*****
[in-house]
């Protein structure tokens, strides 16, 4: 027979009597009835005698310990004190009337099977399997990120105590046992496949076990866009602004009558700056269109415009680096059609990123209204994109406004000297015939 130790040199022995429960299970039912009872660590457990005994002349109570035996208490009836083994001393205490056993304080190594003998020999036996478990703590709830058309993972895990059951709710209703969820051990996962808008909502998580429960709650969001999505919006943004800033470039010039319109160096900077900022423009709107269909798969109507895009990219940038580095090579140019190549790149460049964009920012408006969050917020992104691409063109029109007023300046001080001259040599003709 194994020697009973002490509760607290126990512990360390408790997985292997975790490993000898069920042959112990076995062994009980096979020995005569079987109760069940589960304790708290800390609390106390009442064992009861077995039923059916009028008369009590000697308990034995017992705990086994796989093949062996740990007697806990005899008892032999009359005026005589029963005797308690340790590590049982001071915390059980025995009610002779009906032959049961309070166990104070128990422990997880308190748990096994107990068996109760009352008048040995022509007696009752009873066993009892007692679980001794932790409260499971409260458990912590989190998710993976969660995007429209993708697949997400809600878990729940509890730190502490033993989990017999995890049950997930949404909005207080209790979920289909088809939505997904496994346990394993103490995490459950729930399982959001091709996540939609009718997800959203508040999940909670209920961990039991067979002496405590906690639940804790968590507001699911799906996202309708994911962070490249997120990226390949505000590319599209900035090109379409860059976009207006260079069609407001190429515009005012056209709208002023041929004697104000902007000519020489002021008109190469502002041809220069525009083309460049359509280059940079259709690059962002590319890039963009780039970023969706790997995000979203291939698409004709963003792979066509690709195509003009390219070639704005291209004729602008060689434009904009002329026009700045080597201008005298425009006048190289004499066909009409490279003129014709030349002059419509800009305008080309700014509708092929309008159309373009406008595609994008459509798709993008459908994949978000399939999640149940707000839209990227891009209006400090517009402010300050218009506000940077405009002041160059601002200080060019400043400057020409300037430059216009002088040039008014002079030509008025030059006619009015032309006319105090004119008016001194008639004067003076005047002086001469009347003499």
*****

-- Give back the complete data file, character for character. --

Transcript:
[in-house]
């Protein structure tokens, strides 16, 4: 027979009597009835005698310990004190009337099977399997990120105590046992496949076990866009602004009558700056269109415009680096059609990123209204994109406004000297015939 130790040199022995429960299970039912009872660590457990005994002349109570035996208490009836083994001393205490056993304080190594003998020999036996478990703590709830058309993972895990059951709710209703969820051990996962808008909502998580429960709650969001999505919006943004800033470039010039319109160096900077900022423009709107269909798969109507895009990219940038580095090579140019190549790149460049964009920012408006969050917020992104691409063109029109007023300046001080001259040599003709 194994020697009973002490509760607290126990512990360390408790997985292997975790490993000898069920042959112990076995062994009980096979020995005569079987109760069940589960304790708290800390609390106390009442064992009861077995039923059916009028008369009590000697308990034995017992705990086994796989093949062996740990007697806990005899008892032999009359005026005589029963005797308690340790590590049982001071915390059980025995009610002779009906032959049961309070166990104070128990422990997880308190748990096994107990068996109760009352008048040995022509007696009752009873066993009892007692679980001794932790409260499971409260458990912590989190998710993976969660995007429209993708697949997400809600878990729940509890730190502490033993989990017999995890049950997930949404909005207080209790979920289909088809939505997904496994346990394993103490995490459950729930399982959001091709996540939609009718997800959203508040999940909670209920961990039991067979002496405590906690639940804790968590507001699911799906996202309708994911962070490249997120990226390949505000590319599209900035090109379409860059976009207006260079069609407001190429515009005012056209709208002023041929004697104000902007000519020489002021008109190469502002041809220069525009083309460049359509280059940079259709690059962002590319890039963009780039970023969706790997995000979203291939698409004709963003792979066509690709195509003009390219070639704005291209004729602008060689434009904009002329026009700045080597201008005298425009006048190289004499066909009409490279003129014709030349002059419509800009305008080309700014509708092929309008159309373009406008595609994008459509798709993008459908994949978000399939999640149940707000839209990227891009209006400090517009402010300050218009506000940077405009002041160059601002200080060019400043400057020409300037430059216009002088040039008014002079030509008025030059006619009015032309006319105090004119008016001194008639004067003076005047002086001469009347003499």